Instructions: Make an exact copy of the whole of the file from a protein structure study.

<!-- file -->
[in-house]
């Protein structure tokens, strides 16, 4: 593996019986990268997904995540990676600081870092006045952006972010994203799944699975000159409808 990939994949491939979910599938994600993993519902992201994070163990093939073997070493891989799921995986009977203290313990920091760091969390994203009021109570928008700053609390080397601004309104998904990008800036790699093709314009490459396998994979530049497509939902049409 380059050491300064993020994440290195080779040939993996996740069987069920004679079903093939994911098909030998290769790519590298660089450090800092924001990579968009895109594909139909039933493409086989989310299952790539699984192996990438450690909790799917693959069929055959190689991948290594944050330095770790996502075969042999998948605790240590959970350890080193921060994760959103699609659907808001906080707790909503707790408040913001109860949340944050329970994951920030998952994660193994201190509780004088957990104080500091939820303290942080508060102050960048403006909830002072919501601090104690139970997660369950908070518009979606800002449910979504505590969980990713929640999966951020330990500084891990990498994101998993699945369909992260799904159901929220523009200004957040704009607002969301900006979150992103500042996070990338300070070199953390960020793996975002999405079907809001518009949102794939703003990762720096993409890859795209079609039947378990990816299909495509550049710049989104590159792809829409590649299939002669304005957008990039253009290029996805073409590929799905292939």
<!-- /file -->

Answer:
[in-house]
């Protein structure tokens, strides 16, 4: 593996019986990268997904995540990676600081870092006045952006972010994203799944699975000159409808 990939994949491939979910599938994600993993519902992201994070163990093939073997070493891989799921995986009977203290313990920091760091969390994203009021109570928008700053609390080397601004309104998904990008800036790699093709314009490459396998994979530049497509939902049409 380059050491300064993020994440290195080779040939993996996740069987069920004679079903093939994911098909030998290769790519590298660089450090800092924001990579968009895109594909139909039933493409086989989310299952790539699984192996990438450690909790799917693959069929055959190689991948290594944050330095770790996502075969042999998948605790240590959970350890080193921060994760959103699609659907808001906080707790909503707790408040913001109860949340944050329970994951920030998952994660193994201190509780004088957990104080500091939820303290942080508060102050960048403006909830002072919501601090104690139970997660369950908070518009979606800002449910979504505590969980990713929640999966951020330990500084891990990498994101998993699945369909992260799904159901929220523009200004957040704009607002969301900006979150992103500042996070990338300070070199953390960020793996975002999405079907809001518009949102794939703003990762720096993409890859795209079609039947378990990816299909495509550049710049989104590159792809829409590649299939002669304005957008990039253009290029996805073409590929799905292939």